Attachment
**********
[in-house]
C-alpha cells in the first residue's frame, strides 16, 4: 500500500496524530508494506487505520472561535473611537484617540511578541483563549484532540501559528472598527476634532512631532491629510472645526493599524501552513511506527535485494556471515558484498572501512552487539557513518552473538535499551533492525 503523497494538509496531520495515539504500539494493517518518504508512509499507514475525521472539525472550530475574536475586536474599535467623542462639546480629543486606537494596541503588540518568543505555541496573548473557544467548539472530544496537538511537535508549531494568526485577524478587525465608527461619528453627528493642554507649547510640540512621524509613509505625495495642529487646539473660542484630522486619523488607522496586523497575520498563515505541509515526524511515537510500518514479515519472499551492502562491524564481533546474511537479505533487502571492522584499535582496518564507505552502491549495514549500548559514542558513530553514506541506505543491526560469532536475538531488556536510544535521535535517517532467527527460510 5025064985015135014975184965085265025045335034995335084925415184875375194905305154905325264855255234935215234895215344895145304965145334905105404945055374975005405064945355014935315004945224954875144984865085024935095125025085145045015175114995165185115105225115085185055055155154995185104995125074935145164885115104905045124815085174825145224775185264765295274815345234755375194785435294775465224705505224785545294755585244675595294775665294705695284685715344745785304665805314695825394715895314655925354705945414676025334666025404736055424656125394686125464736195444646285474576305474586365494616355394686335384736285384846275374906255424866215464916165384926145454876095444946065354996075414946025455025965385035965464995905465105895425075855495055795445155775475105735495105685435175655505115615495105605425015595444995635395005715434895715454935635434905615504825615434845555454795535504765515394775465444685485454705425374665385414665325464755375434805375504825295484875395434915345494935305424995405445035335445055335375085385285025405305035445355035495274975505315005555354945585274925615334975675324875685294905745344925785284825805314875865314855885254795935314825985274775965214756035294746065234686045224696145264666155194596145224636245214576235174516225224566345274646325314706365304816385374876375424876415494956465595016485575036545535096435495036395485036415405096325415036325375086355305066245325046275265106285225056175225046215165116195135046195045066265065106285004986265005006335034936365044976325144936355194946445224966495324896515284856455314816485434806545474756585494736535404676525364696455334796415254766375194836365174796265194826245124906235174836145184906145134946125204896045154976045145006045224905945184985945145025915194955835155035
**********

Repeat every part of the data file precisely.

[in-house]
C-alpha cells in the first residue's frame, strides 16, 4: 500500500496524530508494506487505520472561535473611537484617540511578541483563549484532540501559528472598527476634532512631532491629510472645526493599524501552513511506527535485494556471515558484498572501512552487539557513518552473538535499551533492525 503523497494538509496531520495515539504500539494493517518518504508512509499507514475525521472539525472550530475574536475586536474599535467623542462639546480629543486606537494596541503588540518568543505555541496573548473557544467548539472530544496537538511537535508549531494568526485577524478587525465608527461619528453627528493642554507649547510640540512621524509613509505625495495642529487646539473660542484630522486619523488607522496586523497575520498563515505541509515526524511515537510500518514479515519472499551492502562491524564481533546474511537479505533487502571492522584499535582496518564507505552502491549495514549500548559514542558513530553514506541506505543491526560469532536475538531488556536510544535521535535517517532467527527460510 5025064985015135014975184965085265025045335034995335084925415184875375194905305154905325264855255234935215234895215344895145304965145334905105404945055374975005405064945355014935315004945224954875144984865085024935095125025085145045015175114995165185115105225115085185055055155154995185104995125074935145164885115104905045124815085174825145224775185264765295274815345234755375194785435294775465224705505224785545294755585244675595294775665294705695284685715344745785304665805314695825394715895314655925354705945414676025334666025404736055424656125394686125464736195444646285474576305474586365494616355394686335384736285384846275374906255424866215464916165384926145454876095444946065354996075414946025455025965385035965464995905465105895425075855495055795445155775475105735495105685435175655505115615495105605425015595444995635395005715434895715454935635434905615504825615434845555454795535504765515394775465444685485454705425374665385414665325464755375434805375504825295484875395434915345494935305424995405445035335445055335375085385285025405305035445355035495274975505315005555354945585274925615334975675324875685294905745344925785284825805314875865314855885254795935314825985274775965214756035294746065234686045224696145264666155194596145224636245214576235174516225224566345274646325314706365304816385374876375424876415494956465595016485575036545535096435495036395485036415405096325415036325375086355305066245325046275265106285225056175225046215165116195135046195045066265065106285004986265005006335034936365044976325144936355194946445224966495324896515284856455314816485434806545474756585494736535404676525364696455334796415254766375194836365174796265194826245124906235174836145184906145134946125204896045154976045145006045224905945184985945145025915194955835155035